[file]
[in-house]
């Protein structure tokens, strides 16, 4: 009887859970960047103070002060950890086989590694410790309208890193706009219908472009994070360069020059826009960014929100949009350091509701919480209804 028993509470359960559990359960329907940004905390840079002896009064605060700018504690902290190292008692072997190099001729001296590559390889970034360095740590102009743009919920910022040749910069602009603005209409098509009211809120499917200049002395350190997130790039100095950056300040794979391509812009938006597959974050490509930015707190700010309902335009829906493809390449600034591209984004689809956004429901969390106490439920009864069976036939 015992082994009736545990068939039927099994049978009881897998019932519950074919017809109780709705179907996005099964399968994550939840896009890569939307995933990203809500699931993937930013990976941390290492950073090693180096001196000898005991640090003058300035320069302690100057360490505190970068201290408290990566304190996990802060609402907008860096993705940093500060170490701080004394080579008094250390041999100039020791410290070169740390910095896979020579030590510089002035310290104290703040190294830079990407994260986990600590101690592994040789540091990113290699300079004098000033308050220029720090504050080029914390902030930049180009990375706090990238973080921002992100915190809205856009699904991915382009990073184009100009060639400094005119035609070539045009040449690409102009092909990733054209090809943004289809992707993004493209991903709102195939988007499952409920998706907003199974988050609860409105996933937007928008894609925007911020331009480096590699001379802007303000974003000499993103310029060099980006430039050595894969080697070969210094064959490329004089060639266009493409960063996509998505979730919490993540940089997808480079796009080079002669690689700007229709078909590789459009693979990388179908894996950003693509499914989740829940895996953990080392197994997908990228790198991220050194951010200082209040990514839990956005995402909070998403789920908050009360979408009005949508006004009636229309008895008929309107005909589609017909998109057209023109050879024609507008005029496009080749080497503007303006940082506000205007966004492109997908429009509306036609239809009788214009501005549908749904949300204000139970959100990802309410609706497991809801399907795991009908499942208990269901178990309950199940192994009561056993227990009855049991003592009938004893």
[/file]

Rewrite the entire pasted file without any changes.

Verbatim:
[in-house]
């Protein structure tokens, strides 16, 4: 009887859970960047103070002060950890086989590694410790309208890193706009219908472009994070360069020059826009960014929100949009350091509701919480209804 028993509470359960559990359960329907940004905390840079002896009064605060700018504690902290190292008692072997190099001729001296590559390889970034360095740590102009743009919920910022040749910069602009603005209409098509009211809120499917200049002395350190997130790039100095950056300040794979391509812009938006597959974050490509930015707190700010309902335009829906493809390449600034591209984004689809956004429901969390106490439920009864069976036939 015992082994009736545990068939039927099994049978009881897998019932519950074919017809109780709705179907996005099964399968994550939840896009890569939307995933990203809500699931993937930013990976941390290492950073090693180096001196000898005991640090003058300035320069302690100057360490505190970068201290408290990566304190996990802060609402907008860096993705940093500060170490701080004394080579008094250390041999100039020791410290070169740390910095896979020579030590510089002035310290104290703040190294830079990407994260986990600590101690592994040789540091990113290699300079004098000033308050220029720090504050080029914390902030930049180009990375706090990238973080921002992100915190809205856009699904991915382009990073184009100009060639400094005119035609070539045009040449690409102009092909990733054209090809943004289809992707993004493209991903709102195939988007499952409920998706907003199974988050609860409105996933937007928008894609925007911020331009480096590699001379802007303000974003000499993103310029060099980006430039050595894969080697070969210094064959490329004089060639266009493409960063996509998505979730919490993540940089997808480079796009080079002669690689700007229709078909590789459009693979990388179908894996950003693509499914989740829940895996953990080392197994997908990228790198991220050194951010200082209040990514839990956005995402909070998403789920908050009360979408009005949508006004009636229309008895008929309107005909589609017909998109057209023109050879024609507008005029496009080749080497503007303006940082506000205007966004492109997908429009509306036609239809009788214009501005549908749904949300204000139970959100990802309410609706497991809801399907795991009908499942208990269901178990309950199940192994009561056993227990009855049991003592009938004893």